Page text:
Casey Donovan and Alinta Chidzey's duet is a highlight.

Casey Donovan and Alinta Chidzey’s duet is a highlight.Credit:Jeff Busby

Alinta Chidzey and Natalie Bassingthwaighte are perfectly matched and take a contagious delight in bringing shameless wickedness to life. As their stagestruck murderesses compete for public attention and practise their perjuries behind bars (with an eye to trading on their notoriety, on release, in their own vaudeville double-act), you can’t help but cheer them on.

Chidzey makes the demanding choreography look like a breeze.

Chidzey’s Velma starts with a silky rendition of All That Jazz, leads a killer team to eroticise murder in Cell Block Tango, and makes the demanding choreography look like a breeze. She’s also very funny in limber physical comedy sequences and brings a jagged edge to the jaded humour.

Bassingthwaite and Jason Donovan front the press.

Bassingthwaite and Jason Donovan front the press.Credit:Jeff Busby

One highlight is Velma’s savagely ironic duet with Casey Donovan’s Mama Morton, Whatever Happened to Class? Their plaintive harmonising keeps slipping into the rip and growl of jazz vocals, and Donovan – as you’d expect from the Australian Idol winner – totally has the pipes for those. She also rips the throat out of that anthem to corruption, When You’re Good to Mama, to rapturous applause.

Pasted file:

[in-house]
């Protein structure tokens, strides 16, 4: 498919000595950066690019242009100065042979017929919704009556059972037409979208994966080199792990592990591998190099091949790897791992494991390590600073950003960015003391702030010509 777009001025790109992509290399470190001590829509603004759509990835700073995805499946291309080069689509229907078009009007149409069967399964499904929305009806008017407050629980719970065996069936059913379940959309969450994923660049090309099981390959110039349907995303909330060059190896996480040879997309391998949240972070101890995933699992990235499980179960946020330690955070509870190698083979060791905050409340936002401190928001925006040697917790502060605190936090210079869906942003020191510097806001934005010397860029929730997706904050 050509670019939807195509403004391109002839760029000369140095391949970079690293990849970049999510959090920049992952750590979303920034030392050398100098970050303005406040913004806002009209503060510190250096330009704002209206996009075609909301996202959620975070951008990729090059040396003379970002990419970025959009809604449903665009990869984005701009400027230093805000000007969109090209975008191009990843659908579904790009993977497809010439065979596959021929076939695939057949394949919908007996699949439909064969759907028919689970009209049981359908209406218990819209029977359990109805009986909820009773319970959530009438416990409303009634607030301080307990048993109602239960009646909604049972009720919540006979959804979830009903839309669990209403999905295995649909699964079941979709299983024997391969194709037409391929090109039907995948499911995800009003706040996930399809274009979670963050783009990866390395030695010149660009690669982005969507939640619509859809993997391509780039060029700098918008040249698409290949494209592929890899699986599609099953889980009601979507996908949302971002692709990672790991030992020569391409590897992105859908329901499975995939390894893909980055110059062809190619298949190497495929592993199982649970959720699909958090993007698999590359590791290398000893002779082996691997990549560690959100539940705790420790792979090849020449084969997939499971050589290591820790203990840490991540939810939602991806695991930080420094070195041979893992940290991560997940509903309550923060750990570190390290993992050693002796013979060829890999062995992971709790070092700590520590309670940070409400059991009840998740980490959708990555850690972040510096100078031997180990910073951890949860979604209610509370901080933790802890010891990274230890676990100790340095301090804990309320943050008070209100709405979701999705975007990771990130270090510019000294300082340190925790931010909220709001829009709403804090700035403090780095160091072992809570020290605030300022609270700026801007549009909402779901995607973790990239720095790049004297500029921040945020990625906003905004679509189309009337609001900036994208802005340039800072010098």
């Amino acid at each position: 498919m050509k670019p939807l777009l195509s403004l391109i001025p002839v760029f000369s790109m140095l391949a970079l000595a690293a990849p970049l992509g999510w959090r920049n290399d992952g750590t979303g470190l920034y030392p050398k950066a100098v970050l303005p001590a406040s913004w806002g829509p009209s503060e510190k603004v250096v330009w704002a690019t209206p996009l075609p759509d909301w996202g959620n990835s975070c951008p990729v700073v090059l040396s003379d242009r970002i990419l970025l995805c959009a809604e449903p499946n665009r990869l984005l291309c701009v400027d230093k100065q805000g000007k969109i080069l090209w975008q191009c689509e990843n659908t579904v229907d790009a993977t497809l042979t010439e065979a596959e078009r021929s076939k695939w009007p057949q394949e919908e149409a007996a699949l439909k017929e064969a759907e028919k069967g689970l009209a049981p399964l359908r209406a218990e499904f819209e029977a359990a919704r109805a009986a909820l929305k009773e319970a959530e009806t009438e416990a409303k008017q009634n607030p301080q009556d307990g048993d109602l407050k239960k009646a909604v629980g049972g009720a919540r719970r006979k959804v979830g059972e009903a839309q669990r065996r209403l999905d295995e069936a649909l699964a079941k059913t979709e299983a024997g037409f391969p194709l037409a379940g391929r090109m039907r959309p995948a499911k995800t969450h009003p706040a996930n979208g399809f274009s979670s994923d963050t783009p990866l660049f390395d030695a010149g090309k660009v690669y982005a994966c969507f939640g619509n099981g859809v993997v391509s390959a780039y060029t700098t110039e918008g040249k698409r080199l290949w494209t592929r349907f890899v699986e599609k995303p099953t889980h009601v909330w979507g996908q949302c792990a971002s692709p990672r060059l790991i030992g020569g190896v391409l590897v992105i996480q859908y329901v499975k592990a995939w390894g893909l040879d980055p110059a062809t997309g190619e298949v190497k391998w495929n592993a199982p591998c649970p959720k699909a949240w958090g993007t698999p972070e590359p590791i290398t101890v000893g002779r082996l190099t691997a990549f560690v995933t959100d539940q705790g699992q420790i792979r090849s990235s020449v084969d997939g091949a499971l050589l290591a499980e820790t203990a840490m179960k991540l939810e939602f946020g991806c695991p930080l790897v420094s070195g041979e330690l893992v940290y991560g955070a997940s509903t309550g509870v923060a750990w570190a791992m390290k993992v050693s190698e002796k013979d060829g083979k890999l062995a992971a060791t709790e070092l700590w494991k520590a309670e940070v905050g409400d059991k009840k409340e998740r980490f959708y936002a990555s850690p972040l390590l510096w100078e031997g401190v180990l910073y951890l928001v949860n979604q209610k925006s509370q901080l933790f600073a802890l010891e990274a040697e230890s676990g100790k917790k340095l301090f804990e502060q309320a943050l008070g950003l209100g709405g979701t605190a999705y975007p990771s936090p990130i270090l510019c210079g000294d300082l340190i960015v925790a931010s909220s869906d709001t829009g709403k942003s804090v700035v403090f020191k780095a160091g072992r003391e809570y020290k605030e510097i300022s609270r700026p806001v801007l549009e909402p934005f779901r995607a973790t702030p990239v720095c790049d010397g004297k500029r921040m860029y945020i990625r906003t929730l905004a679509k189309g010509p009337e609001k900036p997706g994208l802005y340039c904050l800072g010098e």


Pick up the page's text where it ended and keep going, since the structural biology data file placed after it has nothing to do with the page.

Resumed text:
As Roxie, Bassingthwaighte has a ditzy facade that only lightly disguises the calculating viper underneath, balancing Velma’s husky narcissism with an effervescent and poisonously charming variety. It’s a finely crafted, black-comic performance, airily sung, and Bassingthwaighte dances up a storm with her “boys”: a ripped ensemble with all the jazz moves at their command.

Jason Donovan doesn't quite capture the mood.

Jason Donovan doesn’t quite capture the mood.Credit:Sam Tabone/Getty Images

The one disappointment is Jason Donovan as silver-tongued defence attorney Billy Flynn. On opening night he looked and sounded grimly effortful, as if he had a mild cold or had strained his voice. Either way, it’s the opposite of what you want for this smooth  operator, who should be able to croon his way into the piece with maximum suaveness.


It doesn’t detract much from a production that has everything else going for it: terrific leads, a triple-threat ensemble that nails the songs and choreography, and a large jazz orchestra (with a horn section to die for) playing their hearts out on a bandstand onstage.

On most scores, it’s more polished and seamlessly entertaining than the 2009 version with Caroline O’Connor, and ideal if you desire a sinful Christmas treat.

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